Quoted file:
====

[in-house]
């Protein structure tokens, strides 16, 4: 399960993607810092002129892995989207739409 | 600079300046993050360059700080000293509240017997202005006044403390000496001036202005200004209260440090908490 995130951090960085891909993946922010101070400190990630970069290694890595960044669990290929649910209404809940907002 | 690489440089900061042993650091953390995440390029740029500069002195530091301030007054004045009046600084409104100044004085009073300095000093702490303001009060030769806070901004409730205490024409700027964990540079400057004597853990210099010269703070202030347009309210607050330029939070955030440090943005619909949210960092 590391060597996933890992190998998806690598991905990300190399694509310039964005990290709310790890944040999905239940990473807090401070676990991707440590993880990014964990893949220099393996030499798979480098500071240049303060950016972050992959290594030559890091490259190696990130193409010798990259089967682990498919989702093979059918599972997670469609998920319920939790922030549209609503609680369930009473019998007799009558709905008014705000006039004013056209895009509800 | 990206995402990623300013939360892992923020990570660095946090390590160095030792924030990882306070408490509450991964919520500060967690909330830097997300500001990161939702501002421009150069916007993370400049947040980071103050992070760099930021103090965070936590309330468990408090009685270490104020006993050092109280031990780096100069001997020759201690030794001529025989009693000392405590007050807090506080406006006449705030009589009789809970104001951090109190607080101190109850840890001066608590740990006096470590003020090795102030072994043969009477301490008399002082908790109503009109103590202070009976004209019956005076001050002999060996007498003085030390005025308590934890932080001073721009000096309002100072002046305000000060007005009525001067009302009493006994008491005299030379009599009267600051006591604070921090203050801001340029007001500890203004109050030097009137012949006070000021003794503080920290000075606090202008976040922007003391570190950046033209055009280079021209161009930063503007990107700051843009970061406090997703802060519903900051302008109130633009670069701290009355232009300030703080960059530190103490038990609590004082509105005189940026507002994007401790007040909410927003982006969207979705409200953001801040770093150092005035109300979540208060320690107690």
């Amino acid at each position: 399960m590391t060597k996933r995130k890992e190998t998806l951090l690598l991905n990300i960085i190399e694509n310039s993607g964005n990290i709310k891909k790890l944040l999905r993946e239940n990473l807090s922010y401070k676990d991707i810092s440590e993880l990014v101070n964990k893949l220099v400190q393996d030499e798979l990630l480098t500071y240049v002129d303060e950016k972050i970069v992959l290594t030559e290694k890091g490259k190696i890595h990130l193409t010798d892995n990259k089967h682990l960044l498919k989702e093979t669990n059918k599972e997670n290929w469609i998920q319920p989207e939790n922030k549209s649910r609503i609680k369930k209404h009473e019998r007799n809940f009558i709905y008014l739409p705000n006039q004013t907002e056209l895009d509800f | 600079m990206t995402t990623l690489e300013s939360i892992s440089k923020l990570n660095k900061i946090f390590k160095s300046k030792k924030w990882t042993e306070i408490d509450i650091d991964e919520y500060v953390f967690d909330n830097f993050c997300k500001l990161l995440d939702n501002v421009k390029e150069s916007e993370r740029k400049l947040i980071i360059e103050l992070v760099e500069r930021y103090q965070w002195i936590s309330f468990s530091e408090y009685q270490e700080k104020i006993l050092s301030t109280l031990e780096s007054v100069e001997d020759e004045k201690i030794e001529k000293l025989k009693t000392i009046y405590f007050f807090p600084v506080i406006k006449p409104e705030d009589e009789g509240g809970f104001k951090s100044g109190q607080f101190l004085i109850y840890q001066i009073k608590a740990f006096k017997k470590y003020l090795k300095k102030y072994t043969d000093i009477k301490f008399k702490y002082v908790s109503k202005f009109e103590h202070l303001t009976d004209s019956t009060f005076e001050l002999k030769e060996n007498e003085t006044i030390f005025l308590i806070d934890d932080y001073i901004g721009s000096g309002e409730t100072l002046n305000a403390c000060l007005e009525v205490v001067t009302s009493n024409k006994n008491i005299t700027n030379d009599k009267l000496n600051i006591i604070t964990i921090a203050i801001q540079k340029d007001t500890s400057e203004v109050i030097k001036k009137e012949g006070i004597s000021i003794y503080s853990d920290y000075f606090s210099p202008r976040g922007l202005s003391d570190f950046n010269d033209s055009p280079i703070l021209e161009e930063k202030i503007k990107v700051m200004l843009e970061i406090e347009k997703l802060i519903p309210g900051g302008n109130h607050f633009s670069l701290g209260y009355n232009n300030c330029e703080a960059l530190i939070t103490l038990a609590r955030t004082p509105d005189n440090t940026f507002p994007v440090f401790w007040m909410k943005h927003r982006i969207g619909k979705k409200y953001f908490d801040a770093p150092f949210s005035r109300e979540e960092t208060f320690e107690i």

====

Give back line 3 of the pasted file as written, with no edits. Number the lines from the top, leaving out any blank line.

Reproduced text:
């Amino acid at each position: 399960m590391t060597k996933r995130k890992e190998t998806l951090l690598l991905n990300i960085i190399e694509n310039s993607g964005n990290i709310k891909k790890l944040l999905r993946e239940n990473l807090s922010y401070k676990d991707i810092s440590e993880l990014v101070n964990k893949l220099v400190q393996d030499e798979l990630l480098t500071y240049v002129d303060e950016k972050i970069v992959l290594t030559e290694k890091g490259k190696i890595h990130l193409t010798d892995n990259k089967h682990l960044l498919k989702e093979t669990n059918k599972e997670n290929w469609i998920q319920p989207e939790n922030k549209s649910r609503i609680k369930k209404h009473e019998r007799n809940f009558i709905y008014l739409p705000n006039q004013t907002e056209l895009d509800f | 600079m990206t995402t990623l690489e300013s939360i892992s440089k923020l990570n660095k900061i946090f390590k160095s300046k030792k924030w990882t042993e306070i408490d509450i650091d991964e919520y500060v953390f967690d909330n830097f993050c997300k500001l990161l995440d939702n501002v421009k390029e150069s916007e993370r740029k400049l947040i980071i360059e103050l992070v760099e500069r930021y103090q965070w002195i936590s309330f468990s530091e408090y009685q270490e700080k104020i006993l050092s301030t109280l031990e780096s007054v100069e001997d020759e004045k201690i030794e001529k000293l025989k009693t000392i009046y405590f007050f807090p600084v506080i406006k006449p409104e705030d009589e009789g509240g809970f104001k951090s100044g109190q607080f101190l004085i109850y840890q001066i009073k608590a740990f006096k017997k470590y003020l090795k300095k102030y072994t043969d000093i009477k301490f008399k702490y002082v908790s109503k202005f009109e103590h202070l303001t009976d004209s019956t009060f005076e001050l002999k030769e060996n007498e003085t006044i030390f005025l308590i806070d934890d932080y001073i901004g721009s000096g309002e409730t100072l002046n305000a403390c000060l007005e009525v205490v001067t009302s009493n024409k006994n008491i005299t700027n030379d009599k009267l000496n600051i006591i604070t964990i921090a203050i801001q540079k340029d007001t500890s400057e203004v109050i030097k001036k009137e012949g006070i004597s000021i003794y503080s853990d920290y000075f606090s210099p202008r976040g922007l202005s003391d570190f950046n010269d033209s055009p280079i703070l021209e161009e930063k202030i503007k990107v700051m200004l843009e970061i406090e347009k997703l802060i519903p309210g900051g302008n109130h607050f633009s670069l701290g209260y009355n232009n300030c330029e703080a960059l530190i939070t103490l038990a609590r955030t004082p509105d005189n440090t940026f507002p994007v440090f401790w007040m909410k943005h927003r982006i969207g619909k979705k409200y953001f908490d801040a770093p150092f949210s005035r109300e979540e960092t208060f320690e107690i």